Rising Above the Earth

Doug McManaman
Copyright © 2006
Reproduced with Permission

One nice feature about summer and fall is being able to look up now and then and see colourful Hot Air Balloons rising above the neighbourhood. But that beautiful spectacle, both from the vantage point of those on the ground as well as those above, is only possible on condition that the lines, which secure the balloon to the earth before take off, be detached from its moorings.

This provides a fitting analogy that highlights certain aspects of the spiritual life. Sometimes an individual or even a parish as a whole is unable to make a great deal of headway along the road of the spiritual life. Pastors will sense that their parish is stuck, and they can experience great difficulty attempting to move it forward.

The situation is comparable to the Air Balloon whose flame is filling it with hot air, urging it upwards to levitate between heaven and earth, but it rises only a few feet off the ground. The problem is the line is still attached to its moorings, which are deeply rooted in the ground. In other words, human beings who would otherwise rise to great spiritual heights cannot do so because they are still attached to the earth, to one or more vices that they are unwilling to surrender, or to temporal goods to which they are inordinately attached and which act as weights that counter the force of the flame urging them upward.

Examples of such vices and attachments might include feelings of envy, a spirit of independence and disobedience, pride, or unwillingness to let go of certain ideas. They might include chronic and wilful anger at a particular person, or a preoccupation with one's own security that excludes trust in divine providence. Indifference to the welfare of others and inordinate partiality towards the pleasures of the table, or sexual vices, etc., all weigh a person down to prevent the development of a spiritual life.

But when a person finally decides to leave this world behind, he discovers a much greater joy, a larger perspective, and a whole new world. The trouble is that on a cultural level, we insist on the joy of air travel without having to leave the earth. We want "spirituality" without the rules and discipline of religion.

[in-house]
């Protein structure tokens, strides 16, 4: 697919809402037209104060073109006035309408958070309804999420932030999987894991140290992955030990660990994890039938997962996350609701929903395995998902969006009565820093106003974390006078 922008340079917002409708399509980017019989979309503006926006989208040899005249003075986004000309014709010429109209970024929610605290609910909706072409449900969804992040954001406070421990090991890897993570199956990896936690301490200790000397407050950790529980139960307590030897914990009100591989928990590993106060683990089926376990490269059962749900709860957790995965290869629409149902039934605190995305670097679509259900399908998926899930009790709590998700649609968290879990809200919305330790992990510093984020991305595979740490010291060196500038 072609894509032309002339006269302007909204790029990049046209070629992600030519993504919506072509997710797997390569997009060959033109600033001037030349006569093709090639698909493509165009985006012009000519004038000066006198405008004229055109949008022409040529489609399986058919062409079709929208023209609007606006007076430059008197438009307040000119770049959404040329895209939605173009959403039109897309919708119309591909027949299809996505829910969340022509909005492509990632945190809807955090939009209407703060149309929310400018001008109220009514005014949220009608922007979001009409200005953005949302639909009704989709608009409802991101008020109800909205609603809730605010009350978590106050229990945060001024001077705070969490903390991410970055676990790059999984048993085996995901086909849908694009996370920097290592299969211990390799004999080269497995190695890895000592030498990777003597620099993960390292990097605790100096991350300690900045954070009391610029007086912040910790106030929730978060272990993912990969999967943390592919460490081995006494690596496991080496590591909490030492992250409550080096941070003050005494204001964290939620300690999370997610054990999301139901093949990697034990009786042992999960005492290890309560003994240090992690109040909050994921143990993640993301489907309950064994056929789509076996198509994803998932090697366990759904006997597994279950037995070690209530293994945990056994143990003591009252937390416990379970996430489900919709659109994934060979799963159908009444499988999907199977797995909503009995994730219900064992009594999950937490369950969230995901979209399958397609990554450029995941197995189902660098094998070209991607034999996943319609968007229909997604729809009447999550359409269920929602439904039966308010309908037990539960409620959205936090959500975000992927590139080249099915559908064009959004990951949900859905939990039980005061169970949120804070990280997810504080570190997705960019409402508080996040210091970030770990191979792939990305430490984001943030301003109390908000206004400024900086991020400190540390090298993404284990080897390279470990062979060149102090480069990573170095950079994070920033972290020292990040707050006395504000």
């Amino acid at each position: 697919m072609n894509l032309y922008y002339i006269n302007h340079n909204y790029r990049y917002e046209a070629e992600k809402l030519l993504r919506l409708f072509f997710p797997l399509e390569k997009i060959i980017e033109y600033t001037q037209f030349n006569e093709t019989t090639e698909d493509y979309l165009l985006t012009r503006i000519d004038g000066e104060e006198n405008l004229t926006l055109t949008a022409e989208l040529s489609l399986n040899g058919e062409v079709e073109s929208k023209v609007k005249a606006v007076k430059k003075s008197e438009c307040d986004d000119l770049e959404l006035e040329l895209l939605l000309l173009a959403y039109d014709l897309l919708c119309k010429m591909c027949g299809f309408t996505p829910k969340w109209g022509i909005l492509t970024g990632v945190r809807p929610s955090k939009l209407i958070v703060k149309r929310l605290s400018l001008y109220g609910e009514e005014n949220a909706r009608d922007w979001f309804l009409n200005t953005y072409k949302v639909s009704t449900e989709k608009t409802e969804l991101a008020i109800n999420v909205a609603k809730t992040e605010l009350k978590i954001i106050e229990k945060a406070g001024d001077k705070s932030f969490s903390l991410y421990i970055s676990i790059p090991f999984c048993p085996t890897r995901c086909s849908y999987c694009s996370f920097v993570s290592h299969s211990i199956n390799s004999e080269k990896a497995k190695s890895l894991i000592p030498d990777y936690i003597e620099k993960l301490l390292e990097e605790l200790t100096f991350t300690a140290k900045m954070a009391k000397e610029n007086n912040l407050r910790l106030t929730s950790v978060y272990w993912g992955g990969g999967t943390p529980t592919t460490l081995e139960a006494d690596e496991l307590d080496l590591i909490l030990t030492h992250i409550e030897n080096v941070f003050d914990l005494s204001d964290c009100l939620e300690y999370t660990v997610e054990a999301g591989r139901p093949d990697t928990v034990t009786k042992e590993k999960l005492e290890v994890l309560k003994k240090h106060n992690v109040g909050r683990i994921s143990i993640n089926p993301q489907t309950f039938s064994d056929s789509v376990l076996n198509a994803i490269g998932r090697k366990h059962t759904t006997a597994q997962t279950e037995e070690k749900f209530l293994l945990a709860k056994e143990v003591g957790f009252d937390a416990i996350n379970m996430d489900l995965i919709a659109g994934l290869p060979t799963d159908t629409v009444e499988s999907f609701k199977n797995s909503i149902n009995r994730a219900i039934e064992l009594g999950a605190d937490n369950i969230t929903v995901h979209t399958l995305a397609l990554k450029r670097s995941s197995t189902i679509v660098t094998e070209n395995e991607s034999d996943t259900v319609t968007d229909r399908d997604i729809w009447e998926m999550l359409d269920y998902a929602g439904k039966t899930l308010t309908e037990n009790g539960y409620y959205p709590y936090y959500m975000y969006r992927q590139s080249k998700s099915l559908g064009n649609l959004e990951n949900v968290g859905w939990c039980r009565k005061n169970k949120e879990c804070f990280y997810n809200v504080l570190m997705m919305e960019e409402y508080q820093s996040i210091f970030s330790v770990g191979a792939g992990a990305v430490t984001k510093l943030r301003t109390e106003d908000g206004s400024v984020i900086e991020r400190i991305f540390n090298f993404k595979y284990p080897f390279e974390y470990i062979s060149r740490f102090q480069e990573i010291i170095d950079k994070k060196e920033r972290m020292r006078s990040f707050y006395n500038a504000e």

Most priests have experienced the pressure from parishioners offended and angry at having been instructed in a sermon on basic morality, especially anything to do with sexual morality. But such parishioners are unaware that moral instruction is given in order that they might rise towards the fullness of good, namely God Himself. But like spoiled adolescents, they take it as an attempt to unjustly deprive them of what is "rightfully" theirs.

It is tempting for clergy to give in to the pressure and simply not mention the moral implications of living in Christ, and some, perhaps understandably, have done so. But the possible results are people who will receive the Eucharist regularly, but who at the same time lie, deceive, manipulate, cohabitate, or who are habitually unfaithful, or who are addicted to pornography, etc., without the explicit awareness that their actions are inconsistent with charity.

But there is no genuine spiritual growth without severing the moorings that keep one secured to the ground any more than one can lose weight and become healthy without giving up certain foods and engaging in difficult exercise.

Moreover, rising above the earth does not entail indifference to the plight of suffering humanity - on the contrary, being bound to the earth generates precisely that indifference. Rather, it means rising above oneself and one's propensity to sin and self-seeking. This can only be accomplished by the grace of God, which is given in the sacraments, especially the Sacrament of Confession.

We cannot grow in holiness without taking a hard look at what it is in our lives that keeps us from rising higher, that is, without regular Confession. Anger at a priest or bishop for drawing moral boundaries should alert us to something within ourselves that needs serious attention; for holiness is charity, and there is no perfect charity without a perfect divesting of self.